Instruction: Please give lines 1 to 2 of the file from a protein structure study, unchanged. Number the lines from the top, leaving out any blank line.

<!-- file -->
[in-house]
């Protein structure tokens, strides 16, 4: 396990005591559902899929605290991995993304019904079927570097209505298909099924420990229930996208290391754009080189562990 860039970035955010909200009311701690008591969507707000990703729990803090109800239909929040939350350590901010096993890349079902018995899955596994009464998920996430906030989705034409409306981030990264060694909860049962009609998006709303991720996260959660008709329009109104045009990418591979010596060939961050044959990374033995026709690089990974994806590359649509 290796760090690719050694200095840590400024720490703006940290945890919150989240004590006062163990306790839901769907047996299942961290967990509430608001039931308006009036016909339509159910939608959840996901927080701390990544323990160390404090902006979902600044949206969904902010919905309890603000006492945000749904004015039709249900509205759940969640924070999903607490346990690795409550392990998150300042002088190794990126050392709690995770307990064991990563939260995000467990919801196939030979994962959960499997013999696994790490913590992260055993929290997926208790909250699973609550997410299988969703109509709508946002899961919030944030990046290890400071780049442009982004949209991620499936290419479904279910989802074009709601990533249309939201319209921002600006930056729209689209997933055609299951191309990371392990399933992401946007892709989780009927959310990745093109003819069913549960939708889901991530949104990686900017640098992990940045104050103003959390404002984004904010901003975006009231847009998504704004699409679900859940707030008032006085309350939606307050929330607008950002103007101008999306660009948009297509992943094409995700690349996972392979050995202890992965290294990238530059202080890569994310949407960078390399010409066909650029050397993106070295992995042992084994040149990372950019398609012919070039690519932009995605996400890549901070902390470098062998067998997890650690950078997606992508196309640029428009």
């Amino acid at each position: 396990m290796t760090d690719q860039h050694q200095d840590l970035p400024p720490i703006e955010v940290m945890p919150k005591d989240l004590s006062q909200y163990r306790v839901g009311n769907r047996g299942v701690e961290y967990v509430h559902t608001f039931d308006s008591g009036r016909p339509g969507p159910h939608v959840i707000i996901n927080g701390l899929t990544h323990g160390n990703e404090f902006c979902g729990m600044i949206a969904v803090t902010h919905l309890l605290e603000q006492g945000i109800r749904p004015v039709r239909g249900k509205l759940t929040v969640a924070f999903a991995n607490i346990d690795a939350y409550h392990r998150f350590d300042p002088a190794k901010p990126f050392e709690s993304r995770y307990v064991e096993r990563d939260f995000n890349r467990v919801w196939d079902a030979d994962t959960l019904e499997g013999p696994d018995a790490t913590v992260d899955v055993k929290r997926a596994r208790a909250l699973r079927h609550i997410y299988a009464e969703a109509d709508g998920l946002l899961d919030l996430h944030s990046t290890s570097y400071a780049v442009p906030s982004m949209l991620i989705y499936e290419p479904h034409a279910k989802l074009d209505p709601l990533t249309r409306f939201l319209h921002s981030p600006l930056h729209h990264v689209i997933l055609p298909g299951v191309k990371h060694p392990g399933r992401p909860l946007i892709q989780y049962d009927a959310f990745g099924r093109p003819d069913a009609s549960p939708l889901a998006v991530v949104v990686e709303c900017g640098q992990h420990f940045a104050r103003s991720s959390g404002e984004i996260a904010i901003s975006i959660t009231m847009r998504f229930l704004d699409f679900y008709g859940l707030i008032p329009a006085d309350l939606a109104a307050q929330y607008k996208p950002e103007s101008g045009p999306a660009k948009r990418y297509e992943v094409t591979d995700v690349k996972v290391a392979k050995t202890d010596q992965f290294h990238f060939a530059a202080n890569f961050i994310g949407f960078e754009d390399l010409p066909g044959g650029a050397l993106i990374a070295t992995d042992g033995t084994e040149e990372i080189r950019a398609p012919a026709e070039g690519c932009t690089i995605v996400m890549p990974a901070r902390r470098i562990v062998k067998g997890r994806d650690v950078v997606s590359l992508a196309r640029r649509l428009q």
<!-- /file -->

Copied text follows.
[in-house]
């Protein structure tokens, strides 16, 4: 396990005591559902899929605290991995993304019904079927570097209505298909099924420990229930996208290391754009080189562990 860039970035955010909200009311701690008591969507707000990703729990803090109800239909929040939350350590901010096993890349079902018995899955596994009464998920996430906030989705034409409306981030990264060694909860049962009609998006709303991720996260959660008709329009109104045009990418591979010596060939961050044959990374033995026709690089990974994806590359649509 290796760090690719050694200095840590400024720490703006940290945890919150989240004590006062163990306790839901769907047996299942961290967990509430608001039931308006009036016909339509159910939608959840996901927080701390990544323990160390404090902006979902600044949206969904902010919905309890603000006492945000749904004015039709249900509205759940969640924070999903607490346990690795409550392990998150300042002088190794990126050392709690995770307990064991990563939260995000467990919801196939030979994962959960499997013999696994790490913590992260055993929290997926208790909250699973609550997410299988969703109509709508946002899961919030944030990046290890400071780049442009982004949209991620499936290419479904279910989802074009709601990533249309939201319209921002600006930056729209689209997933055609299951191309990371392990399933992401946007892709989780009927959310990745093109003819069913549960939708889901991530949104990686900017640098992990940045104050103003959390404002984004904010901003975006009231847009998504704004699409679900859940707030008032006085309350939606307050929330607008950002103007101008999306660009948009297509992943094409995700690349996972392979050995202890992965290294990238530059202080890569994310949407960078390399010409066909650029050397993106070295992995042992084994040149990372950019398609012919070039690519932009995605996400890549901070902390470098062998067998997890650690950078997606992508196309640029428009």